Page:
Trying to Cope

This post is not a lament of birding I haven’t done.

Disclaimer:  no bird was hurt in the processes described within.

Rather the title refers to the falconer’s definition of coping, to clip or dull the beak or talons of a raptor.  Although to struggle with is an apt description based on some of the stories I’ve heard.

As I’ve mentioned previously, the center I work for has two rehabilitated raptors: a Barred Owl and a Red-tailed Hawk.  Every season we have to cope the birds.  And they have to cope with us All The Time.  They dislike this process of coping immensely and who can blame them?  They are trussed like chickens and chopped at like suey.

For the owl, it’s a two person process.  Yes,  it requires two people because it involves wrangling.   My boss and I tackled the owl first.    The first task is to lay the owl on it’s back and then wrap a towel around the body.  Like a horse, if the raptor can’t see, then it’s less likely to make a fuss.  Also, so long as you have a firm wrap, the wings can’t get free and beat you.  Or worse yet, allow the bird to fly away.   Once the wings are secure, you need to readjust the grip of the feet.  This is where I came in: my responsibilities were to hold the feet and to keep the towel in place.  It may not sound like much, but if I failed, we would have had an owl on the prowl.

Once the owl was down, we checked the jesses and decided to swap them out for new ones.  A bold move because at this point should the owl break lose, it would truly be free – the owl will not step onto a glove for love nor money, nor mice.  The transfer went successfully, then we trimmed all four talons on each foot; inspected the feet for abrasions and treated them with a bit of vitamin E.   For trimming we basically use the same sort of nail trimmer you would use for a dog or cat.  Following this, Mitzi did get a wing free and made the rest of the process slightly more difficult.  The next step was to cope her beak.  Surely you know all the joy and excitement one experiences from a trip to the dentist.  Mitzi can empathize – especially that moment when the dentist approaches, the machinery is humming and you realize that thing is going into your mouth.  We do the same to Mitzi. For coping the beak, we use a dremel which files down the beak.  We also have a file and can use which ever seems more appropriate at the moment.  Beaks like talons grow continuously.  In the wild, most birds naturally wear this down.  Captive birds need a little assistance.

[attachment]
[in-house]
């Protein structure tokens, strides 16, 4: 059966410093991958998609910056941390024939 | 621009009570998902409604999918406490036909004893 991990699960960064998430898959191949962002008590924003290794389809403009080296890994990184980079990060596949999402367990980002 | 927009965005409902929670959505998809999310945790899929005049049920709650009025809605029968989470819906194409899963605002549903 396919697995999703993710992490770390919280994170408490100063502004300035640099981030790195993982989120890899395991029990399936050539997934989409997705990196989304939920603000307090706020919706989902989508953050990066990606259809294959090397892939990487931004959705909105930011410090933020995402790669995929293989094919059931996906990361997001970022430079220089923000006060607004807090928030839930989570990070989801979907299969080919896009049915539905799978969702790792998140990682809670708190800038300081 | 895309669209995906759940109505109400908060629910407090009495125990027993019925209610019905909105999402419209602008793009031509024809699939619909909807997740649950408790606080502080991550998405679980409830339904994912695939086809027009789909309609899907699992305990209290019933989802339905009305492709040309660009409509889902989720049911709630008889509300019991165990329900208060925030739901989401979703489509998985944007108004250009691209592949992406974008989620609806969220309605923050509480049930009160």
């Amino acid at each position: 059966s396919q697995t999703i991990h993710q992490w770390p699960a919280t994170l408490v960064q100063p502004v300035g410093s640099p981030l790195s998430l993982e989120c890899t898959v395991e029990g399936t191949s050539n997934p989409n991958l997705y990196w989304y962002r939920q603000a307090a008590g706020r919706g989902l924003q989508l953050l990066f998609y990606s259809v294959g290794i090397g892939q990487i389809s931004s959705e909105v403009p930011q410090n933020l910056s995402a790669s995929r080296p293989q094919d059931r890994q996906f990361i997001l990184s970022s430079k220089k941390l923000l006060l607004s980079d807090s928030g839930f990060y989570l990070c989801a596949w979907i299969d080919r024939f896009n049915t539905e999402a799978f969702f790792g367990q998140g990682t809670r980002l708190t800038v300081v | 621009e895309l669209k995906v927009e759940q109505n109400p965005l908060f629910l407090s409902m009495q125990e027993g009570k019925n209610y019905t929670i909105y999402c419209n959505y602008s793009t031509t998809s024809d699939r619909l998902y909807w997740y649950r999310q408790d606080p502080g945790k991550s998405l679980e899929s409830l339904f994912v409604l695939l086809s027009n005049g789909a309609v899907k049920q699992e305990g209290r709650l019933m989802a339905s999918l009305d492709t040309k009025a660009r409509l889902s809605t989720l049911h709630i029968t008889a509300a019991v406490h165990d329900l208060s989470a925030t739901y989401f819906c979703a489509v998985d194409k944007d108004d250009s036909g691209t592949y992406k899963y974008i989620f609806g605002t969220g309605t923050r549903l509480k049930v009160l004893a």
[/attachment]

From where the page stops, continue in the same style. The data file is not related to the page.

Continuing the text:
Before unraveling the owl, we checked her keel.  If you think of the keel of the ship – straight line down the bottom of the ship’s middle – lowest part – dead center, the keel on a bird is very similar.  It’s a large protruding bone from the chest – where our flat sternum is.  The keel is essential for flight as it’s what the flight muscles anchor to, allowing the bird to become airborne.   I got to feel her keel.  I had felt the feel of some small winter bird – titmice or chickadees back in 2010 during a visit to the School of Conservation, but it was definitely a difference experience to feel a keel on a raptor because it’s much harder to miss.

The last step is to weigh bird.  First one frees the bird.  She baits.  She settles. Baits again.  And then perhaps a person can convince her to step blindly backwards onto the perch screwed to the scale.  You then hope she perches long enough for the scale to get a read.  Then you return her to her box.  With relief, she dives in and proceeds to very audibly scold you for the torture season.

I don’t have any pictures of this process since it was a two person job and two people were present.

The Red-tailed Hawk comprised Act II.  As a larger bird, she requires three people.  In this case, one person to hold the towel over her and the other to worry about keeping the talons separated.  I remained on talon duty and we called in the front desk to hold down to fort over the wings.

She was very well behaved as we put her through the same processes of checking and caring for her feet, her beak, and then checking her keel and weight.  Her keel had a very different feel.  It was very…. plump.  Ruby’s not a lightweight.  In fact she clocked in at 4.6 lbs which is heavy for a Red-tail.  She put on 0.5 lbs since the last coping.    Imagine balancing 4.6 lbs on your non-dominant wrist/hand.   Mitzi remained at 1.6 lbs.

Interested in learning more?

The Bird Skeleton.  Avian Anatomy and Morphology.
Coping
.  The Modern Apprentice.
Foot Care
. The Modern Apprentice.
Falcon Beak Coping Part 4. Canadian Bird Nerd (note: we don’t sedate our birds)

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2 thoughts on “Trying to Cope

  1. Fascinating description of how to cope the bill and talons Kathleen. It must have been awesome to feel the keel of both birds. Ruby sounds very big!

    I knew about coping because of falconry birds and also from an experience of finding a Red-tailed Hawk here with Long Bill Syndrome. Unfortunately that bird had such a severe form of Long Bill Syndrome it was decided not to capture it to cope the bill. You can search on my blog for images of the hawk.

  2. Ruby is a *very* big bird. How big is definitely on your mind as you’re holding her and your arm is trembling. It’s one of the reasons why I typically bring Ruby out first when presenting raptor programs.

    I will definitely check out the link as soon as school craziness dies down or I need a bit of a bird break!

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